Mitochondrial DNA variation in bull trout (Salvelinus confluentus) from northwestern North America: implications for zoogeography and conservation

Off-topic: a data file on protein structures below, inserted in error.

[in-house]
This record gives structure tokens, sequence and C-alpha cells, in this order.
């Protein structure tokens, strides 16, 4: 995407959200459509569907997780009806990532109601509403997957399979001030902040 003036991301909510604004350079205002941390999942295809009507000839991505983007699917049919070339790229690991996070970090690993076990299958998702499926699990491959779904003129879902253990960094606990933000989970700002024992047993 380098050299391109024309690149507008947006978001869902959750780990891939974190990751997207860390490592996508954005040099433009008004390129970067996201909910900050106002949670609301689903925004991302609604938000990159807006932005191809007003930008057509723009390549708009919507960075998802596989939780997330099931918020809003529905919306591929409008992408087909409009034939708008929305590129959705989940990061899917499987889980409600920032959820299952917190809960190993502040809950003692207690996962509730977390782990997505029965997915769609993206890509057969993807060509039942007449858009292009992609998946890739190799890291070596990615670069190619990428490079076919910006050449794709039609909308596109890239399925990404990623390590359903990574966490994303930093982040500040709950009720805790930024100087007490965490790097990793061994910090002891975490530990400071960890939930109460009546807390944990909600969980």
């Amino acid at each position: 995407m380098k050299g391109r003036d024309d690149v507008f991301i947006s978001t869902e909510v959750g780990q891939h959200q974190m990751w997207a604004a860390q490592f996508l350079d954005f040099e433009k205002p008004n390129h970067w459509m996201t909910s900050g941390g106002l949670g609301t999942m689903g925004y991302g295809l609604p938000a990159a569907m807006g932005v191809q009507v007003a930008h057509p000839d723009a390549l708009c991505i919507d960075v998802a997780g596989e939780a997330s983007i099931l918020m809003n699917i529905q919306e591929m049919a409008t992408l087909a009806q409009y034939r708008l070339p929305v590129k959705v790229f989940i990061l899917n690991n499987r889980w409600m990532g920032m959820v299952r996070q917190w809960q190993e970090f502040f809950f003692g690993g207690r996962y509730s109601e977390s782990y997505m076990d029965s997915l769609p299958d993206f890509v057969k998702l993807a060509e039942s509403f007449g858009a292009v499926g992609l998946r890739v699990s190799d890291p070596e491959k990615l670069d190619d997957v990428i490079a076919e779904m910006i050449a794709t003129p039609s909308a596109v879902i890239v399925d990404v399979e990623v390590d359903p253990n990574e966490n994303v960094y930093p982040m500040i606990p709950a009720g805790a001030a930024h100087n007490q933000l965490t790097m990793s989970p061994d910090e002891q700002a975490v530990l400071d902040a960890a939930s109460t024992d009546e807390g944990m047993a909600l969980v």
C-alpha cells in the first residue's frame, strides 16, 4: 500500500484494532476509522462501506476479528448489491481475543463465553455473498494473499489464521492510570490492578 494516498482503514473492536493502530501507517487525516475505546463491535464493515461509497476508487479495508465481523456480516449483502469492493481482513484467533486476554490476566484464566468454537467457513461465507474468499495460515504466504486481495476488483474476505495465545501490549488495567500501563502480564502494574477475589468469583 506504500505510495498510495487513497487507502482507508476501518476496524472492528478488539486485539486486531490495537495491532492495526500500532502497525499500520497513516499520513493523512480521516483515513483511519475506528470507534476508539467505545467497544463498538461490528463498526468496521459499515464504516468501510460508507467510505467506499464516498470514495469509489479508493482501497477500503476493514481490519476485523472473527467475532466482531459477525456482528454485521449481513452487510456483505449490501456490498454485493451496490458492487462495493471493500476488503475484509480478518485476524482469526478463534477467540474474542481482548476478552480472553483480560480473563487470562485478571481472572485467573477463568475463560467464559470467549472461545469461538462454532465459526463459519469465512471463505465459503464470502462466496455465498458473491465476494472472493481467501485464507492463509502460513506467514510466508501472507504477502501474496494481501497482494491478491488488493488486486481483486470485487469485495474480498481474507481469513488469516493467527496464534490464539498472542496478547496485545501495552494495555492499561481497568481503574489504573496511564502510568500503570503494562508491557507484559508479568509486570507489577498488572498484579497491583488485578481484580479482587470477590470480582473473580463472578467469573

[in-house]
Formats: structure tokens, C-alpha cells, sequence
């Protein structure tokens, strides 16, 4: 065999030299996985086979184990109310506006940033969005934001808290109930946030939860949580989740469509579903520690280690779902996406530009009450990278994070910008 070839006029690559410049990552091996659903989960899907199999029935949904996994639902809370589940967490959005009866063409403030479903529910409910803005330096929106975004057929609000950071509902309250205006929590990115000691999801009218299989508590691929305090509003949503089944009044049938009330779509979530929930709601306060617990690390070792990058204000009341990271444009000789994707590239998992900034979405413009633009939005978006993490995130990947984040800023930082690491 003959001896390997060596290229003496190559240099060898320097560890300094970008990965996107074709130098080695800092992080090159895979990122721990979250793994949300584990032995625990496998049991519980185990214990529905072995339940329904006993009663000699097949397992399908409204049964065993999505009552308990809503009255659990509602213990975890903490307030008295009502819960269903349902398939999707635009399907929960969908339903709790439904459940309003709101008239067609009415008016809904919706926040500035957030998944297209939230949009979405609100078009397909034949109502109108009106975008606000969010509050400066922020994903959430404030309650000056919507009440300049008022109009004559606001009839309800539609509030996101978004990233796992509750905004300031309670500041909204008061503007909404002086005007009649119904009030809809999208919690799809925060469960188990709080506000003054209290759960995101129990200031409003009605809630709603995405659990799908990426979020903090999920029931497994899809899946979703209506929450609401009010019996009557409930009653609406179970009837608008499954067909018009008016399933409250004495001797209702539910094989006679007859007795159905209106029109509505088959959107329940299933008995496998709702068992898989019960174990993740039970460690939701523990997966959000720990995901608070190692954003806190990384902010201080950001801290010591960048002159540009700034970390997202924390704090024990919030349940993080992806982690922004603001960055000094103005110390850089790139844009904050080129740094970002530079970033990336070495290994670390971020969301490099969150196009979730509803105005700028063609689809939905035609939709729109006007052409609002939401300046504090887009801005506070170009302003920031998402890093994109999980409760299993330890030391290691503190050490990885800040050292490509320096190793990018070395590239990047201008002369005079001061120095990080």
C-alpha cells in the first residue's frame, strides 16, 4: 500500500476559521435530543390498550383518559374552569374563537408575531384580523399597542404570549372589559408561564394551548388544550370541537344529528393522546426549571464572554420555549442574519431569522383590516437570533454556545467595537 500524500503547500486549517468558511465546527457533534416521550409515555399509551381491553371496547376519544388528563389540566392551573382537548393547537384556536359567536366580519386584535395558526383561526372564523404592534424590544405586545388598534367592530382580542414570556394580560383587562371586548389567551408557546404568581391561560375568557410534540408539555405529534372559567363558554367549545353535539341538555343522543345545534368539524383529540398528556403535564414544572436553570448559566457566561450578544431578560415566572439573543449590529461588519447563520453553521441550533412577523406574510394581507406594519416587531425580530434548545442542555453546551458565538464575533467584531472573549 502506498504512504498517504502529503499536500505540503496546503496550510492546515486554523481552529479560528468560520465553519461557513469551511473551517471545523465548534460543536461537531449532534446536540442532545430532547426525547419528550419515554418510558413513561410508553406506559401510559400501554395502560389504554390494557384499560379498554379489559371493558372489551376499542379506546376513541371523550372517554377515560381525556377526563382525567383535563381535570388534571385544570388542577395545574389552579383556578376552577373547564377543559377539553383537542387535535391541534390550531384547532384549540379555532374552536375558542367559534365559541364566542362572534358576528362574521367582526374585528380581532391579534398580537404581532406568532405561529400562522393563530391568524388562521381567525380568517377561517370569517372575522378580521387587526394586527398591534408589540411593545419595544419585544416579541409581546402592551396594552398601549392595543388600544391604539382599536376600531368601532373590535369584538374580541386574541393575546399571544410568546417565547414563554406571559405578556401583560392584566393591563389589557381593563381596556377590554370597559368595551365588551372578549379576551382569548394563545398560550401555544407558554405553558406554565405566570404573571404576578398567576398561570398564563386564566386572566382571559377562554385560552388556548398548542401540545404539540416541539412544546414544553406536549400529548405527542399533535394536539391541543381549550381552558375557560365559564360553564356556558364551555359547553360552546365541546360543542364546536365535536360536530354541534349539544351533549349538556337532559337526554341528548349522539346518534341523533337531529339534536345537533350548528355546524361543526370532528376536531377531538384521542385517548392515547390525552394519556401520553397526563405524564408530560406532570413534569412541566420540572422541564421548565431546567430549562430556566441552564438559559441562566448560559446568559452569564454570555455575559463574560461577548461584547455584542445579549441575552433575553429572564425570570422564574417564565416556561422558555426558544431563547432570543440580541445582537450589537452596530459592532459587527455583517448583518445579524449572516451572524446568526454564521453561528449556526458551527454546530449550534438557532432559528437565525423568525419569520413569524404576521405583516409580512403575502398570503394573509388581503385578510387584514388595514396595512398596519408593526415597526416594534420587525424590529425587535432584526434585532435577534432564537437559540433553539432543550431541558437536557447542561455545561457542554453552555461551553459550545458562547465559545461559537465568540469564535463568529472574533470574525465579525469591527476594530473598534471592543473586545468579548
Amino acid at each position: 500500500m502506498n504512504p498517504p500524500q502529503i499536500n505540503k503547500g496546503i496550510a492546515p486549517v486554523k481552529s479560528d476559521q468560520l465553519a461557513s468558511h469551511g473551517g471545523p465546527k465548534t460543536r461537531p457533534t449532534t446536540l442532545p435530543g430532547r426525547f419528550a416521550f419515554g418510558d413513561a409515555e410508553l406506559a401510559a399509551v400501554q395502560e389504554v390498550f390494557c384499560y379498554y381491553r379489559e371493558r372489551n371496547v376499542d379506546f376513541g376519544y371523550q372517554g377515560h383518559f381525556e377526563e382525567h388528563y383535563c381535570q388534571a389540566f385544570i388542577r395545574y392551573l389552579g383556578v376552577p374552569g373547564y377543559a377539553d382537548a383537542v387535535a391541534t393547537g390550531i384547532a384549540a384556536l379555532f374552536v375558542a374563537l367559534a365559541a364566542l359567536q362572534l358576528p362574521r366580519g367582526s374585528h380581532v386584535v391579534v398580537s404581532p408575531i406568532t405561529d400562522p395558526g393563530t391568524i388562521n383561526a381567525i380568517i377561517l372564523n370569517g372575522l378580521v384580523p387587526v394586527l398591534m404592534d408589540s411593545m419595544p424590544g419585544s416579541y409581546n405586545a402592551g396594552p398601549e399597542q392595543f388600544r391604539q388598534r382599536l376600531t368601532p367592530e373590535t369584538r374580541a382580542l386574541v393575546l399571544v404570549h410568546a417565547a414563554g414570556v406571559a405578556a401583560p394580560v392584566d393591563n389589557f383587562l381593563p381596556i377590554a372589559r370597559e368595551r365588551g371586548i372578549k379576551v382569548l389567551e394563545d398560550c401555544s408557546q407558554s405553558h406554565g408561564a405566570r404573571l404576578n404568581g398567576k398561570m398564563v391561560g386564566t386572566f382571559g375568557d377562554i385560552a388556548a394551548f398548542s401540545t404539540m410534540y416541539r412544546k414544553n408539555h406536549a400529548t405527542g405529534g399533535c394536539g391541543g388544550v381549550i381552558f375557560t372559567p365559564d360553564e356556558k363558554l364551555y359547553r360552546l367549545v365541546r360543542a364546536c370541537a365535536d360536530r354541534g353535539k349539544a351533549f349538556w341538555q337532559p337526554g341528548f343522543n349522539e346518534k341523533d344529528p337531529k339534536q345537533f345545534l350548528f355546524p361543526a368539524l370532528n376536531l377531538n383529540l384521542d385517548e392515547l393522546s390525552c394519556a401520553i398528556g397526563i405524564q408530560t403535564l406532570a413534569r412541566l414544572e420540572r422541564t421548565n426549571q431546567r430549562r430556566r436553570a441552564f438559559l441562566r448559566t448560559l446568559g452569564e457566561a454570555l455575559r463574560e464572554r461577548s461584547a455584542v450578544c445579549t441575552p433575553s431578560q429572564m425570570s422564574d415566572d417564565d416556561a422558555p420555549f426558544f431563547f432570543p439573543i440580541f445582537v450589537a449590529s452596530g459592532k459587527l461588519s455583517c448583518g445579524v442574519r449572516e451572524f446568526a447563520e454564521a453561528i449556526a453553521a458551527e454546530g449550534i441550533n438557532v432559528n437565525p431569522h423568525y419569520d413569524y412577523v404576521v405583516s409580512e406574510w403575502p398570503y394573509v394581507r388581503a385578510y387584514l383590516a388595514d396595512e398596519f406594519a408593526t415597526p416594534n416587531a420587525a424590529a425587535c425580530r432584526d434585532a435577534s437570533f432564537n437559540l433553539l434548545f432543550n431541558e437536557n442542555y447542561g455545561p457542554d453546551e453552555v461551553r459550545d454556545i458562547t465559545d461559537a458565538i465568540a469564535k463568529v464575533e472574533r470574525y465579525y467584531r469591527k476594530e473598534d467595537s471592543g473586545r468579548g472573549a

Bull trout, Salvelinus confluentus (Salmonidae), are distributed in northwestern North America from Nevada to Yukon Territory, largely in interior drainages. The species is of conservation concern owing to declines in abundance, particularly in southern portions of its range. To investigate phylogenetic structure within bull trout that might form the basis for the delineation of major conservation units, we conducted a mitochondrial DNA (mtDNA) survey in bull trout from throughout its range. Restriction fragment length polymorphism (RFLP) analysis of four segments of the mtDNA genome with 11 restriction enzymes resolved 21 composite haplotypes that differed by an average of 0.5% in sequence. One group of haplotypes predominated in ‘coastal’ areas (west of the coastal mountain ranges) while another predominated in ‘interior’ regions (east of the coastal mountains). The two putative lineages differed by 0.8% in sequence and were also resolved by sequencing a portion of the ND1 gene in a representative of each RFLP haplotype. Significant variation existed within individual sample sites (12% of total variation) and among sites within major geographical regions (33%), but most variation (55%) was associated with differences between coastal and interior regions. We concluded that: (i) bull trout are subdivided into coastal and interior lineages; (ii) this subdivision reflects recent historical isolation in two refugia south of the Cordilleran ice sheet during the Pleistocene: the Chehalis and Columbia refugia; and (iii) most of the molecular variation resides at the interpopulation and inter-region levels. Conservation efforts, therefore, should focus on maintaining as many populations as possible across as many geographical regions as possible within both coastal and interior lineages.